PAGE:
Watch this video and see how seeds are so much a part of the commons,  in societies around the world.  Seed sharing not selling– a foundation of Food Sovereignty and therefore Food Security, as well as the continuance of culture and community…  It can all be a bit abstract, like the language I’ve just used, until you see women like these talking about the seeds that sustain their lives.

Yesterday I came across these videos and wanted to share them on Kitchen Counter Culture.

Insight Share is a really interesting organisation that brings training and video equipment to remote communities across the globe.  The idea is that people who lack economic and technical access are shared the means to tell their own stories and communicate with each other through video and internet. This movement is called “Participatory Video.”

As it says on the YouTube page for the Indigenous Community Video Collective- NE India,

“We are community filmmakers from six remote indigenous communities in the North East of India: Daribokgre, Chandigre and Sasatgre villages in the West Garo Hills (Meghalaya), Mawphu village in the East Khasi Hills (Meghalaya), Chizami and Tuensang (Nagaland). We are using video as a means to explore and document traditional knowledge and practices in our communities. Our intention is to inspire local knowledge revival, enable knowledge-sharing, and build the resilience of our culture and communities for the future.”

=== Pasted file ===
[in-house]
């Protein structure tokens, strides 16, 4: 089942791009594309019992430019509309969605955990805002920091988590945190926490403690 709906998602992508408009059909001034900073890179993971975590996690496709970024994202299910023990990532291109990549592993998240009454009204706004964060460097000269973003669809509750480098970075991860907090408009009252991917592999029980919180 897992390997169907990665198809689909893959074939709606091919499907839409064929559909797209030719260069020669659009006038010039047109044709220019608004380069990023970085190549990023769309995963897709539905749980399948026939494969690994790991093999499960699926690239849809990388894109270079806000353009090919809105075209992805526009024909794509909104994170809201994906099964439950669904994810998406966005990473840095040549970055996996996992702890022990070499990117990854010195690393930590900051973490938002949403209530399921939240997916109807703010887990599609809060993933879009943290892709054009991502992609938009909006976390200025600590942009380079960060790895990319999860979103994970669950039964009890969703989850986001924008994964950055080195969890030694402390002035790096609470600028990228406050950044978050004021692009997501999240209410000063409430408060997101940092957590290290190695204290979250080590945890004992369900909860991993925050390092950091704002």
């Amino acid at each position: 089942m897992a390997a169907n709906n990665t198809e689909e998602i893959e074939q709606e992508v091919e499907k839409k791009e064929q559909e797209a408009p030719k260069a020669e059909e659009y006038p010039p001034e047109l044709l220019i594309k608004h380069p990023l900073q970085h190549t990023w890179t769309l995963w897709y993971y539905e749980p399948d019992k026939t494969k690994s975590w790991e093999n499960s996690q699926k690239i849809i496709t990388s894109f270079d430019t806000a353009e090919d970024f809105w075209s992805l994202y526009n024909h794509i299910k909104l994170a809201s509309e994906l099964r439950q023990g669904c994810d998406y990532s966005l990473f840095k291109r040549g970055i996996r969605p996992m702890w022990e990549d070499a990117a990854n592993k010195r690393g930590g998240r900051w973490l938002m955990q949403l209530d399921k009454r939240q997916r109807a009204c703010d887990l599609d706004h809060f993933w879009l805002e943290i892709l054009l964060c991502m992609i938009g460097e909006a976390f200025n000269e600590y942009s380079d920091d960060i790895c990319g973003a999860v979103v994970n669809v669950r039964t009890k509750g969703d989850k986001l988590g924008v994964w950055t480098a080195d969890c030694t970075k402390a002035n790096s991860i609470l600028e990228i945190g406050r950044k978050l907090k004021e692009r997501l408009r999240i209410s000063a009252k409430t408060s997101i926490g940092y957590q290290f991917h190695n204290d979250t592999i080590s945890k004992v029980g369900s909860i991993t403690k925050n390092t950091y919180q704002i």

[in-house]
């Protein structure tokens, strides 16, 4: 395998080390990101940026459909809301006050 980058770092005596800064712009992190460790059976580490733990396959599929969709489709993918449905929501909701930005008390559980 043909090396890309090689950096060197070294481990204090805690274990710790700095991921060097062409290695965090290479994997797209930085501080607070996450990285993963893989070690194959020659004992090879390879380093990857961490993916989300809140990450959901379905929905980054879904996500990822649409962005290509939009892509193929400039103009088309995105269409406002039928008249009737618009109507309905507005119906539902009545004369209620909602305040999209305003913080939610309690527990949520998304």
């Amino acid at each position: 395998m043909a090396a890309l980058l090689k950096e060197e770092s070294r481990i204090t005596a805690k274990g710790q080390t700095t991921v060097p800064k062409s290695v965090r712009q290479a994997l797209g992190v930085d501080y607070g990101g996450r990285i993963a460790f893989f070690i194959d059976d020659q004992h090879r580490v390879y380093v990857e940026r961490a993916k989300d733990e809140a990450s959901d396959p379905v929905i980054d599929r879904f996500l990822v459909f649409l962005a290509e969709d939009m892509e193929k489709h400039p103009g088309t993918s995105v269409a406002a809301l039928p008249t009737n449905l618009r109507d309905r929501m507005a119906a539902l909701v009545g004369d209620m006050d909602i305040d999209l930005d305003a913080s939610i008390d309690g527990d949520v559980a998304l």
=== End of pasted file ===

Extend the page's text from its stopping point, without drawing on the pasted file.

I’ve chosen to link to some more videos here, ones that highlight modes of food-growing and cooking.

So interesting to learn about shifting cultivation and the importance of bee keeping:

This one is an amazing look at soybean cultivation and preparation as well as fermenting methods and reference to the culinary centrality of fermented soybeans (“pickle”) in this part of India.  As a fermenter, it’s very alluring and I wish I could try it– wonder what it tastes like.  I love how the woman speaking speaks of its “value” and uses the verb “to treasure.”  And wow, it’s preserved for ten years and no pests get to it:

Here’s preparing “soda” instead of oil, as the latter in curries makes people feel unwell:

And a fish that looks eel-like (?) that is a much enjoyed food:

I hope you enjoy these films.  I think of them as participatory video, yes, but also as food stories told in voices I haven’t heard before.  If you enjoy them too, comment on YouTube itself so the film makers can feel the gratitude. 🙂